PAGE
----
A satellite-enabled peek at Saudi oil.

Friday, January 25, 2008

Drilling Ghawar in the 21st Century

Ghawar has been churning out oil for over 50 years, and even this massive resource is finite; it has been depleting since day one. As the oil in the reservoir is replaced by injected water from the periphery inward, the outermost wells will begin to produce increasing amounts of water and less oil. To maintain production level, new wells will be drilled in the middle of the field. To what extent has this been going on in Ghawar?

Since wells can be seen on high-resolution satellite images, something can definitely be learned by taking a complete inventory of current wells and comparing with a similar set from several years ago. Since a single satellite view does not have any implicit time information, ideally we would like to have several high-resolution image sets to fully characterize development over a period of time. Some information of this sort is out there -- for a price. However, much can be learned by supplementing a single satellite view with additional information, such as:

  • comparisons with georeferenced published well layouts
  • well appearance (weathering relative to surroundings)
  • well status (in development, drilling, abandoned)
  • is there evidence for the well in earlier (or later) low resolution images

For the 'Ain Dar and Uthmaniyah areas of Ghawar, there are a couple of external sources of well layouts available: an "industry map" discussed by Stuart Staniford in this post at theoildrum.com, and second, several figures in Joe Voelker's Thesis (see Figure 5.6) from Stanford University reprinted from other publications. The precise dates for the well inventories from these figures is not known, although the source publications date from 2000-2002. Also unknown is whether or not they indeed represent complete inventories. For part of the Uthmaniya area, the datasets can be cross checked as there is some overlap between maps. The number of wells present on one map and not the other is relatively small.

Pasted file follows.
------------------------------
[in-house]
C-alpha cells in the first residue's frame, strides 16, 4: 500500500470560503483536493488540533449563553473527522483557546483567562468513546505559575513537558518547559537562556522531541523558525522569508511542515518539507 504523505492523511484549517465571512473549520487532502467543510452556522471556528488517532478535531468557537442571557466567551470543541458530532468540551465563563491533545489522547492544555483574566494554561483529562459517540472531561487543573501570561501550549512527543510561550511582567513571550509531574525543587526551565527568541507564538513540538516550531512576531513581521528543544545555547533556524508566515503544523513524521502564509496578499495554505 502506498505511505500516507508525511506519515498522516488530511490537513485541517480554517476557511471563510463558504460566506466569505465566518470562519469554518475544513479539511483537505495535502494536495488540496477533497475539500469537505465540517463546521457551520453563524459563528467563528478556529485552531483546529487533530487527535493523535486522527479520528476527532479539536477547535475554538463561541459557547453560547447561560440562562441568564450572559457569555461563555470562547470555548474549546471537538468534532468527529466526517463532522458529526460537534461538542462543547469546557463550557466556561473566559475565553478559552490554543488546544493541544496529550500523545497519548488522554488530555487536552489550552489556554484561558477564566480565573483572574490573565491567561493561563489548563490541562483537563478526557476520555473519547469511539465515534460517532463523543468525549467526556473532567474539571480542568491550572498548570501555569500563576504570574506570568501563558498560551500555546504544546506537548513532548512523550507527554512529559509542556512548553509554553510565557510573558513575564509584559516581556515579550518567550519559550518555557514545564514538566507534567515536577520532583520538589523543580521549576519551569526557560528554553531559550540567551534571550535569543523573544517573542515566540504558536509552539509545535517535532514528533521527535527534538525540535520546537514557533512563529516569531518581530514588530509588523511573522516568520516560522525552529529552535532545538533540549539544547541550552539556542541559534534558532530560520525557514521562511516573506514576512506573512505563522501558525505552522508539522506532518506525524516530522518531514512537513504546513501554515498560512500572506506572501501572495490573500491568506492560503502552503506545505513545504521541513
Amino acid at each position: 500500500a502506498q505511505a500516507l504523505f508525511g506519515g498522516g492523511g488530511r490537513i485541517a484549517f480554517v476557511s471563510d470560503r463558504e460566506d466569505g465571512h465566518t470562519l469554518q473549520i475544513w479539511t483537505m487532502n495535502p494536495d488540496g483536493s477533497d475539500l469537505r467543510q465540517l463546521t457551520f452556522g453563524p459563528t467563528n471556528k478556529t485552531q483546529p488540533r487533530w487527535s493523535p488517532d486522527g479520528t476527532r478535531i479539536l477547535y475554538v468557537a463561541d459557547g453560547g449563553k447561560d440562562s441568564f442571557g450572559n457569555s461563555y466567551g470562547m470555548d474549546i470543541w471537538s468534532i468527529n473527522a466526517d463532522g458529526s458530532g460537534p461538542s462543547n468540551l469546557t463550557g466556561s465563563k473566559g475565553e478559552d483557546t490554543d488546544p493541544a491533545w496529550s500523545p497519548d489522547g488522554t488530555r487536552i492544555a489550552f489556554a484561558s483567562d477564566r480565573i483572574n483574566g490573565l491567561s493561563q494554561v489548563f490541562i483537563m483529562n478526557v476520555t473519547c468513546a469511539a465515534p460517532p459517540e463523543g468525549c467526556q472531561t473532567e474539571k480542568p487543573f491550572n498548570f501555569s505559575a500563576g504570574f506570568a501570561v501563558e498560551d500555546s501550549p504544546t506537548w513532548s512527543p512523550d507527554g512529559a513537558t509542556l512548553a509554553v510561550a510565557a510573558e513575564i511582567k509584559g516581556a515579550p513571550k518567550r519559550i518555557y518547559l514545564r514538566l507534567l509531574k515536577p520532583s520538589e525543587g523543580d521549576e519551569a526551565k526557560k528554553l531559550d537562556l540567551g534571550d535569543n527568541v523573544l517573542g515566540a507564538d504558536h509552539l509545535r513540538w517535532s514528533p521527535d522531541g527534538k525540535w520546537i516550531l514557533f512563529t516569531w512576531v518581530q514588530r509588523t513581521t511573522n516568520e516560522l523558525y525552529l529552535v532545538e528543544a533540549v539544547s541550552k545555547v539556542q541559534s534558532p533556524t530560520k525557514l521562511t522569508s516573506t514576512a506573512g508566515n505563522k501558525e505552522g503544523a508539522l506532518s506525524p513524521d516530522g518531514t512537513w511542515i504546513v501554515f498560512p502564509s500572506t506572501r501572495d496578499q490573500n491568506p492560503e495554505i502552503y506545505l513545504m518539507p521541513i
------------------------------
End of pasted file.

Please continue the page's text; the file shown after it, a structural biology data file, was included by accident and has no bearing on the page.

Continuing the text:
For Hawiyah, there is much less available. There is a full Ghawar graphic from a promotional publication by Austin GeoModeling/Recon dating to 2004 (see page 20 in the document) which has well placements. This well inventory likely also dates from around the years 2000-2002, as none of the Haradh II increment wells are shown.


The strategy is then to import the map of interest into Google Earth as a raster graphic overlay (ideally with a transparent background) and then align it precisely (georeference) with the visible well locations indicated by placemarks. Wells which have corresponding locations on the map are presumed to have been in place on the date of the map set, and the remaining visible wells are candidates for having been developed more recently. This can often be confirmed by visual inspection as discussed below.

When a well site is prepared for drilling in the Saudi Arabian desert, there is a marked visual change in the color around the wellhead due to less weathering of the newly exposed sand. This difference fades over a number of years. This can be combined with other visual clues, such as the size and shape of the site area. Freshly prepared sites are assumed candidates for drilling within a short time from when the image was taken.

To narrow development dates down further, we can make use of 2003-vintage DigitalGlobe preview images. While the resolution is insufficient to identify wells, one can determine whether a given well present in the high resolution image (2006) was also present in the low-resolution image from a few years earlier (2003).

Results for 'Ain Dar and Uthmaniyah

Wells in 'Ain Dar and Uthmaniyah were geotagged and assigned the following classifications:
  1. "Old" wells present in 2000. Some might have been subsequently reworked.
  2. "Recent" wells developed between 2000 and 2003
  3. "New" wells being developed, ready for drilling, or with active rigs.

The results, shown below, indicate a marked concentration of development toward the middle of the field. Although this is to be expected, the amount of drilling that has occured since 2000 is remarkable.

Oil Wells in North Ghawar: a) before ca. 2000, b) between 2000 and 2003, and c) developed after 2003 including sites prepared for drilling and those undergoing active drilling in summer 2006. Water injectors are not shown.